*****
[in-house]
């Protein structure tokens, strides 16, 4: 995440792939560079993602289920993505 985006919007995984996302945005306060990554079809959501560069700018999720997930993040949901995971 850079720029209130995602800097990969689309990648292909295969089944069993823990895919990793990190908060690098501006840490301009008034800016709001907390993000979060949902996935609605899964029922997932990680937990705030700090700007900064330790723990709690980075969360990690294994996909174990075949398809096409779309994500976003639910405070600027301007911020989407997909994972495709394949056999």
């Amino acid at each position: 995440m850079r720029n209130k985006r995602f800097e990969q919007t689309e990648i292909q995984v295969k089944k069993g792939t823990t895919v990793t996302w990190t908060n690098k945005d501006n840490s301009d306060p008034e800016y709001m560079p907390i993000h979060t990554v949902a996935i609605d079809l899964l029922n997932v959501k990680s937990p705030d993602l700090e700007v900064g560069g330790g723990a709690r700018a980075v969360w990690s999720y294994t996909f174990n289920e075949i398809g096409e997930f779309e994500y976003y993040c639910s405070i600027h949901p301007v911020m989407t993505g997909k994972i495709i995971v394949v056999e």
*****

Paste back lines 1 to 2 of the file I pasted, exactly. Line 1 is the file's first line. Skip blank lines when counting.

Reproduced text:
[in-house]
């Protein structure tokens, strides 16, 4: 995440792939560079993602289920993505 985006919007995984996302945005306060990554079809959501560069700018999720997930993040949901995971 850079720029209130995602800097990969689309990648292909295969089944069993823990895919990793990190908060690098501006840490301009008034800016709001907390993000979060949902996935609605899964029922997932990680937990705030700090700007900064330790723990709690980075969360990690294994996909174990075949398809096409779309994500976003639910405070600027301007911020989407997909994972495709394949056999």